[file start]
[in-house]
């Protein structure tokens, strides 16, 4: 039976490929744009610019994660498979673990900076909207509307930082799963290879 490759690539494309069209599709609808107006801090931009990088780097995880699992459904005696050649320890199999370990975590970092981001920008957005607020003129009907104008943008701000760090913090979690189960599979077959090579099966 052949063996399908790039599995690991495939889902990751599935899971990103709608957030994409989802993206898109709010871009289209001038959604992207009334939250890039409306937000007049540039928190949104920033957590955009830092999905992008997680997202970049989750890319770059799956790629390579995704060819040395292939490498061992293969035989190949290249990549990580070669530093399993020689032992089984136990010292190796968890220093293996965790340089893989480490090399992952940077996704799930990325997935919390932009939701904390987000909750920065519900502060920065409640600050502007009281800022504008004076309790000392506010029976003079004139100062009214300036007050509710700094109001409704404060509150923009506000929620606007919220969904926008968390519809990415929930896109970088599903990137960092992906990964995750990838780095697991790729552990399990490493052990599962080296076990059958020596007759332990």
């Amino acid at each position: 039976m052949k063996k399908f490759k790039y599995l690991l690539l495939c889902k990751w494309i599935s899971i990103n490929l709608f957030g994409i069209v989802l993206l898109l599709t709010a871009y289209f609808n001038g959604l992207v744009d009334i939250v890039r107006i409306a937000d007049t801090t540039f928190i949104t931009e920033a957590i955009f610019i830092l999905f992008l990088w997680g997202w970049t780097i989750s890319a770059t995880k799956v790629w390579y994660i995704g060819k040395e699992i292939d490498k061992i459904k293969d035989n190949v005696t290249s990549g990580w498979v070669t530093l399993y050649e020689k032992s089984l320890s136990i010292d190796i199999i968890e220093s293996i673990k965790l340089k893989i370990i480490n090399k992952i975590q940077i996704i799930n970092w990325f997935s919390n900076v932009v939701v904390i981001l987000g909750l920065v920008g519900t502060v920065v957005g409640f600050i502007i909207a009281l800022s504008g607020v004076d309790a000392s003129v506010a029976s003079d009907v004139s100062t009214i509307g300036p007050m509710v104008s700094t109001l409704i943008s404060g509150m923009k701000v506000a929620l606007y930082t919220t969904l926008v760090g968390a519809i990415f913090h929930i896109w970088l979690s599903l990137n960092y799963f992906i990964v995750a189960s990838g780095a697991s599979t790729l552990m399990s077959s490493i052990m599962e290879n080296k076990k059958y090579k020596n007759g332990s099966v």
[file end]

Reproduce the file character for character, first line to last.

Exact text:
[in-house]
């Protein structure tokens, strides 16, 4: 039976490929744009610019994660498979673990900076909207509307930082799963290879 490759690539494309069209599709609808107006801090931009990088780097995880699992459904005696050649320890199999370990975590970092981001920008957005607020003129009907104008943008701000760090913090979690189960599979077959090579099966 052949063996399908790039599995690991495939889902990751599935899971990103709608957030994409989802993206898109709010871009289209001038959604992207009334939250890039409306937000007049540039928190949104920033957590955009830092999905992008997680997202970049989750890319770059799956790629390579995704060819040395292939490498061992293969035989190949290249990549990580070669530093399993020689032992089984136990010292190796968890220093293996965790340089893989480490090399992952940077996704799930990325997935919390932009939701904390987000909750920065519900502060920065409640600050502007009281800022504008004076309790000392506010029976003079004139100062009214300036007050509710700094109001409704404060509150923009506000929620606007919220969904926008968390519809990415929930896109970088599903990137960092992906990964995750990838780095697991790729552990399990490493052990599962080296076990059958020596007759332990």
């Amino acid at each position: 039976m052949k063996k399908f490759k790039y599995l690991l690539l495939c889902k990751w494309i599935s899971i990103n490929l709608f957030g994409i069209v989802l993206l898109l599709t709010a871009y289209f609808n001038g959604l992207v744009d009334i939250v890039r107006i409306a937000d007049t801090t540039f928190i949104t931009e920033a957590i955009f610019i830092l999905f992008l990088w997680g997202w970049t780097i989750s890319a770059t995880k799956v790629w390579y994660i995704g060819k040395e699992i292939d490498k061992i459904k293969d035989n190949v005696t290249s990549g990580w498979v070669t530093l399993y050649e020689k032992s089984l320890s136990i010292d190796i199999i968890e220093s293996i673990k965790l340089k893989i370990i480490n090399k992952i975590q940077i996704i799930n970092w990325f997935s919390n900076v932009v939701v904390i981001l987000g909750l920065v920008g519900t502060v920065v957005g409640f600050i502007i909207a009281l800022s504008g607020v004076d309790a000392s003129v506010a029976s003079d009907v004139s100062t009214i509307g300036p007050m509710v104008s700094t109001l409704i943008s404060g509150m923009k701000v506000a929620l606007y930082t919220t969904l926008v760090g968390a519809i990415f913090h929930i896109w970088l979690s599903l990137n960092y799963f992906i990964v995750a189960s990838g780095a697991s599979t790729l552990m399990s077959s490493i052990m599962e290879n080296k076990k059958y090579k020596n007759g332990s099966v």